Partnership with USDA, leaders in animal health science will develop a plan to address national shortage of large-animal veterinarians and technicians, Gov. Nixon says | Governor Jay Nixon

Partnership with USDA, leaders in animal health science will develop a plan to address national shortage of large-animal veterinarians and technicians, Gov. Nixon says

October 29, 2010
Missouri Department of Agriculture will use $500,000 federal grant to work with animal health experts on plan to recruit, train veterinarians in rural areas
St. Joseph, MO

Gov. Jay Nixon came to Missouri Western State University in the heart of the Kansas City Animal Health Corridor today to announce an agreement that he said is the first step to addressing a nationwide demand for more large-animal veterinarians and veterinary technicians. With more than 200 animal health companies, the Animal Health Corridor encompassing the Kansas City-St. Joseph area leads the world in animal health science.

The cooperative agreement between the Missouri Department of Agriculture and USDA Rural Development includes a $500,000 grant to the state to create a business plan and pilot program for training animal health professionals. The Department will bring together many of the top experts in animal health science, both from within the Corridor and from other parts of Missouri and other states, to develop a plan to produce more professionals in large-animal health.

 "There's an estimated shortage of 1,500 large-animal veterinarians nationwide - professionals who are vital to a reliable food supply, disease control and animal health in this country," Gov. Nixon said. "This agreement and grant are helping us move forward to address that shortage, in consultation with the best minds in animal health from the academic and business worlds. The Kansas City Animal Health Corridor is the ideal location for launching this landmark approach on an issue of such importance." 

The pilot program would include additional training and specialization for animal health professionals who already have gone through primary training programs, including veterinary school or veterinary technician programs, to prepare those professionals to fill the shortage in the food animal industry. The pilot program could lead to the establishment of a national food animal veterinary institute within the Kansas City Animal Health Corridor.

"At a time when we are focused on training Missourians for careers that will stay in demand, this program can help us produce professionals who are greatly needed," Gov. Nixon said.

The Governor was joined for the announcement by Missouri Agriculture Director Dr. Jon Hagler; Dr. Michael Strain, Commissioner of the Louisiana Department of Agriculture & Forestry, a partner in the agreement; Cheryl Cook, Deputy Under Secretary for USDA Rural Development; Anita J. (Janie) Dunning, Missouri State Director for USDA Rural Development; George Heidgerken, president and CEO of Boehringer Ingelheim Vetmedica, and chairman of the Kansas City Animal Health Corridor; Dr. Neil Olson, Dean of the College of Veterinary Medicine at the University of Missouri; Dr. David Hardin, head of the School of Veterinary Medicine at the University of Nebraska - Lincoln; and Missouri Western President Dr. Robert Vartabedian.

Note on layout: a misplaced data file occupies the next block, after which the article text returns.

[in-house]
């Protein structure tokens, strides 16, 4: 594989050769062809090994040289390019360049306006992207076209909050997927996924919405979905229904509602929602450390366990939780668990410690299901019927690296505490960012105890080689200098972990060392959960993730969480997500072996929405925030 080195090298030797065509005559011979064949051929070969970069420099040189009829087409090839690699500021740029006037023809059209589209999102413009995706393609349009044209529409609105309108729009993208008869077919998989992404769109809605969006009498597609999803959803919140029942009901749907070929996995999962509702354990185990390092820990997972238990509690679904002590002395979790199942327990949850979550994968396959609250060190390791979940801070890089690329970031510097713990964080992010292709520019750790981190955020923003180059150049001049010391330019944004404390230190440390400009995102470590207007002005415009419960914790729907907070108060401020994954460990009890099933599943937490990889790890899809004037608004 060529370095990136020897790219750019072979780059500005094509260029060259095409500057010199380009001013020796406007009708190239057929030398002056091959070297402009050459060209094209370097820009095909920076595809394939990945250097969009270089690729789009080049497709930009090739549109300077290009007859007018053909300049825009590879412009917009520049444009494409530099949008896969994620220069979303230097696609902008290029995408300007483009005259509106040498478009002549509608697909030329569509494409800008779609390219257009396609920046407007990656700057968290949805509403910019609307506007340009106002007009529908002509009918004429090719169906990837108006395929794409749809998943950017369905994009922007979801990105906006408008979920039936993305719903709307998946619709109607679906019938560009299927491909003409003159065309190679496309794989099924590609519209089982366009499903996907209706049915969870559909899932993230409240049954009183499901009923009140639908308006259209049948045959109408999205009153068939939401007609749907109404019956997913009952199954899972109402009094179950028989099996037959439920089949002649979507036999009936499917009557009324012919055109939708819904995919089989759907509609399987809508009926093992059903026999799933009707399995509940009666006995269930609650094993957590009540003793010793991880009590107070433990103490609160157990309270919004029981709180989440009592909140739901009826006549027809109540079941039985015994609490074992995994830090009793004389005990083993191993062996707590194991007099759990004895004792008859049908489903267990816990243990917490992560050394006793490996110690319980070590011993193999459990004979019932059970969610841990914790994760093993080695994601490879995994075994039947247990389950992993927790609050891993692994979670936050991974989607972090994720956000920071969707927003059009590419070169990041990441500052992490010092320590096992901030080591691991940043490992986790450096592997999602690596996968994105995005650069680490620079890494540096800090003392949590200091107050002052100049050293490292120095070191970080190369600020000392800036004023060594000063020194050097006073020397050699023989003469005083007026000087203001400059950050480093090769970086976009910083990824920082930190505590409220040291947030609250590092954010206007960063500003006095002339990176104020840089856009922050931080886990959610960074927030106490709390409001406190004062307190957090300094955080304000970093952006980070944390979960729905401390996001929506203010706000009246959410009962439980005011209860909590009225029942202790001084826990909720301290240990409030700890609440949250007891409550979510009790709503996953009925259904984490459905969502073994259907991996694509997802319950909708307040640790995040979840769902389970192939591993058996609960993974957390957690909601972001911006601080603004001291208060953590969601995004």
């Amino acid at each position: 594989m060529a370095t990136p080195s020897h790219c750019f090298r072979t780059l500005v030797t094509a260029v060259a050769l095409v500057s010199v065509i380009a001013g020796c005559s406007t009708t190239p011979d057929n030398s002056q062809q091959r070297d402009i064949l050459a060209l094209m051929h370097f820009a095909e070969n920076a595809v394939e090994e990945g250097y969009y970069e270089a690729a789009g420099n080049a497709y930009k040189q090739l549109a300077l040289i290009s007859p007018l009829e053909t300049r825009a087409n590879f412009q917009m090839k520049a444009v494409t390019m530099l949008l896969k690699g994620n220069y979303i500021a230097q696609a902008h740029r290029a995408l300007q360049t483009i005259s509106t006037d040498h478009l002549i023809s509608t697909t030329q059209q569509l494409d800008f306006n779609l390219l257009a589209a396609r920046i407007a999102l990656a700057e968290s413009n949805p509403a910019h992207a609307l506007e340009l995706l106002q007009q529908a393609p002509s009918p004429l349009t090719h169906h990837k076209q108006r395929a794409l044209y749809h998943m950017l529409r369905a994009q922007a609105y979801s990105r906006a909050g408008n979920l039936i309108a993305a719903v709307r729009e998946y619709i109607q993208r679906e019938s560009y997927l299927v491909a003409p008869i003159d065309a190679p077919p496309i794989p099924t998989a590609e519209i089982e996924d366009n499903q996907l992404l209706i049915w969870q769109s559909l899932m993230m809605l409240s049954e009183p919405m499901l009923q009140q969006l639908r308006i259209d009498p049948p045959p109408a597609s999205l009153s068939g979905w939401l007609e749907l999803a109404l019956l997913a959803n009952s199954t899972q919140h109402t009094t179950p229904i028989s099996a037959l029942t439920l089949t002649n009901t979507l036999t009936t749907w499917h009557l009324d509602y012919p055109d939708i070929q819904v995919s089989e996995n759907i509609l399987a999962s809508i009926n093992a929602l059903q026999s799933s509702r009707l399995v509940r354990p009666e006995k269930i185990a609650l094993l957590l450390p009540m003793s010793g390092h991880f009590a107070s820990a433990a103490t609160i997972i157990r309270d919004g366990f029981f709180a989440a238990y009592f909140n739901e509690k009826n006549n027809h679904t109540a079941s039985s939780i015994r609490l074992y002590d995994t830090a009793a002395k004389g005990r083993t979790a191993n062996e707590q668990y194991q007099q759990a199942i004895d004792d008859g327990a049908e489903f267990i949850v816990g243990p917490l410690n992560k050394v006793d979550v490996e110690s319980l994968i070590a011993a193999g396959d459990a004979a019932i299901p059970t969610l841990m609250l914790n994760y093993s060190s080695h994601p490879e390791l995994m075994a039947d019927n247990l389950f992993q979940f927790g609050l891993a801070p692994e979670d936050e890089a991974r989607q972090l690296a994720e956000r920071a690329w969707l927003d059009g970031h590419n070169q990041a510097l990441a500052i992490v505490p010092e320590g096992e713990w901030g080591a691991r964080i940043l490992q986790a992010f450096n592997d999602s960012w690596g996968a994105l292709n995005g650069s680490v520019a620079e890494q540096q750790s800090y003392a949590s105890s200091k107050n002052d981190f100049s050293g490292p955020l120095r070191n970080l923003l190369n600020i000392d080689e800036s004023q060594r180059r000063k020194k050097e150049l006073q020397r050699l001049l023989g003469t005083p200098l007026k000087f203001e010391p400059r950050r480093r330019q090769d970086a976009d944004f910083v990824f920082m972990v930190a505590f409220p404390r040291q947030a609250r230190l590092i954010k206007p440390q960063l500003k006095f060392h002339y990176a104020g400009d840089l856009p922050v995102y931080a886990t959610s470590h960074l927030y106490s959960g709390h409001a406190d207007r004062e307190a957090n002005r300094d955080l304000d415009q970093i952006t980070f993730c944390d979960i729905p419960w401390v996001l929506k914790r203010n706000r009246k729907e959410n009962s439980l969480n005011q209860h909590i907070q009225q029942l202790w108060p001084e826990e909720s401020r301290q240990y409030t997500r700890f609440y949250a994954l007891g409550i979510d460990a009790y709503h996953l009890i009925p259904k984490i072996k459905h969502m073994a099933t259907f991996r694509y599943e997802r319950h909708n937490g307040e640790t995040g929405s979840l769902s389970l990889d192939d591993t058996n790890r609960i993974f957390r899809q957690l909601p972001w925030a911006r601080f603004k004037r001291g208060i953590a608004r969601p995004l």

"Rural America has been facing a food animal veterinarian shortage for far too long," said Commissioner Strain, who developed the concept for the Institute with Director Hagler at a meeting of the National Association of State Departments of Agriculture in February. "This Institute will begin the process of addressing America's food animal veterinarian needs."

"Offering post-doctoral and veterinary technician education focused on food animals will be a benefit to the workforce in the corridor," Mr. Heidgerken said. "This Institute will be a tremendous step forward in addressing the corridor's existing and future workforce needs."

"I am pleased to be part of the working group for this exciting project," Dr. Olson said. "We are looking forward to formulating comprehensive options for addressing the shortage of food animal veterinarians and veterinary technicians."

"We are proud to be involved in this project to ensure an adequate supply of veterinarians for the future needs of animals and agriculture, " said Dr. Fenton Lipscomb, president of the Louisiana Veterinary Medical Association. "Ensuring that agriculture can meet the needs of supplying food and fiber to future generations is a major requirement of our time."

"I congratulate the partnership of the National Food Animal Veterinary Institute and look forward to seeing them develop a business plan, establish a pilot project advisory board, design a training plan  and identify opportunities for participation in a veterinary fellowship program," Ms. Cook said. "Your dedication and commitment to this program has great potential to address the shortages of large-animal veterinarians for the future."

 "I am truly excited about the NFAVI partnership and optimistic the Rural Development $500,000 Cooperative Agreement investment will reap big dividends in addressing the shortage of large animal veterinarians," Ms. Dunning said. "Missouri Rural Development looks forward in being a key partner during the formation, funding and implementation of this Institute."